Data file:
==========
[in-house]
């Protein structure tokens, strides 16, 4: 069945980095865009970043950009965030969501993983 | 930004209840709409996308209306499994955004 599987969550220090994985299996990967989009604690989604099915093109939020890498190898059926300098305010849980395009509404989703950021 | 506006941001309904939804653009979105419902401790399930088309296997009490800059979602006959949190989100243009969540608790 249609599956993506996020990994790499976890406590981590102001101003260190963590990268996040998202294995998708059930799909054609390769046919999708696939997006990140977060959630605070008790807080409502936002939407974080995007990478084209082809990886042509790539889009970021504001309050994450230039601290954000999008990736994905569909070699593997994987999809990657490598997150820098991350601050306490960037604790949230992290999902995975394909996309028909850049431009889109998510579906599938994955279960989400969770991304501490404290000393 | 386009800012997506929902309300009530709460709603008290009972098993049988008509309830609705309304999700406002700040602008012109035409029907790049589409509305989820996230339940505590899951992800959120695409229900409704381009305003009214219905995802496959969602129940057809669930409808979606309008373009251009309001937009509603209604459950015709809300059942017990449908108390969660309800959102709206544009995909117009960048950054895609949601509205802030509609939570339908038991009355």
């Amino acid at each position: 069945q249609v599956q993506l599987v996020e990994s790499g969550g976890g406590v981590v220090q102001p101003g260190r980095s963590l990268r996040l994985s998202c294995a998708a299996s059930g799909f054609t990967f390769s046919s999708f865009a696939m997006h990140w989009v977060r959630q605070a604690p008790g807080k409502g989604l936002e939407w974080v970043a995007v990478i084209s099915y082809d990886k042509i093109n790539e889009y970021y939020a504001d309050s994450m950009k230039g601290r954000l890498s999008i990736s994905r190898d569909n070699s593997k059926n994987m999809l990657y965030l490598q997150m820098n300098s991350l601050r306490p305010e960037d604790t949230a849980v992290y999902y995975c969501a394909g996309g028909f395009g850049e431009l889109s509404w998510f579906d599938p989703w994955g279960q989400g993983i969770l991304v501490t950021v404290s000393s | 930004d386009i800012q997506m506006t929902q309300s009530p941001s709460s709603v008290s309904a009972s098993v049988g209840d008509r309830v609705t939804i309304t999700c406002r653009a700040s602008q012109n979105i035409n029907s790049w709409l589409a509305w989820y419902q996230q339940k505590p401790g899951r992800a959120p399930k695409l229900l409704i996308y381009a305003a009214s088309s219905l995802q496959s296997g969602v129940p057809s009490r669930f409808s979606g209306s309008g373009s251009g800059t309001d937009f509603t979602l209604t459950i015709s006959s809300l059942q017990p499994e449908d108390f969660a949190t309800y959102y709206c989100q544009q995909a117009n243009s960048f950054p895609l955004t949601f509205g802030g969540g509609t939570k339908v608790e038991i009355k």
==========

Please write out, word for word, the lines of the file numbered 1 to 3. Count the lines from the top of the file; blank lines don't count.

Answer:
[in-house]
């Protein structure tokens, strides 16, 4: 069945980095865009970043950009965030969501993983 | 930004209840709409996308209306499994955004 599987969550220090994985299996990967989009604690989604099915093109939020890498190898059926300098305010849980395009509404989703950021 | 506006941001309904939804653009979105419902401790399930088309296997009490800059979602006959949190989100243009969540608790 249609599956993506996020990994790499976890406590981590102001101003260190963590990268996040998202294995998708059930799909054609390769046919999708696939997006990140977060959630605070008790807080409502936002939407974080995007990478084209082809990886042509790539889009970021504001309050994450230039601290954000999008990736994905569909070699593997994987999809990657490598997150820098991350601050306490960037604790949230992290999902995975394909996309028909850049431009889109998510579906599938994955279960989400969770991304501490404290000393 | 386009800012997506929902309300009530709460709603008290009972098993049988008509309830609705309304999700406002700040602008012109035409029907790049589409509305989820996230339940505590899951992800959120695409229900409704381009305003009214219905995802496959969602129940057809669930409808979606309008373009251009309001937009509603209604459950015709809300059942017990449908108390969660309800959102709206544009995909117009960048950054895609949601509205802030509609939570339908038991009355």
């Amino acid at each position: 069945q249609v599956q993506l599987v996020e990994s790499g969550g976890g406590v981590v220090q102001p101003g260190r980095s963590l990268r996040l994985s998202c294995a998708a299996s059930g799909f054609t990967f390769s046919s999708f865009a696939m997006h990140w989009v977060r959630q605070a604690p008790g807080k409502g989604l936002e939407w974080v970043a995007v990478i084209s099915y082809d990886k042509i093109n790539e889009y970021y939020a504001d309050s994450m950009k230039g601290r954000l890498s999008i990736s994905r190898d569909n070699s593997k059926n994987m999809l990657y965030l490598q997150m820098n300098s991350l601050r306490p305010e960037d604790t949230a849980v992290y999902y995975c969501a394909g996309g028909f395009g850049e431009l889109s509404w998510f579906d599938p989703w994955g279960q989400g993983i969770l991304v501490t950021v404290s000393s | 930004d386009i800012q997506m506006t929902q309300s009530p941001s709460s709603v008290s309904a009972s098993v049988g209840d008509r309830v609705t939804i309304t999700c406002r653009a700040s602008q012109n979105i035409n029907s790049w709409l589409a509305w989820y419902q996230q339940k505590p401790g899951r992800a959120p399930k695409l229900l409704i996308y381009a305003a009214s088309s219905l995802q496959s296997g969602v129940p057809s009490r669930f409808s979606g209306s309008g373009s251009g800059t309001d937009f509603t979602l209604t459950i015709s006959s809300l059942q017990p499994e449908d108390f969660a949190t309800y959102y709206c989100q544009q995909a117009n243009s960048f950054p895609l955004t949601f509205g802030g969540g509609t939570k339908v608790e038991i009355k």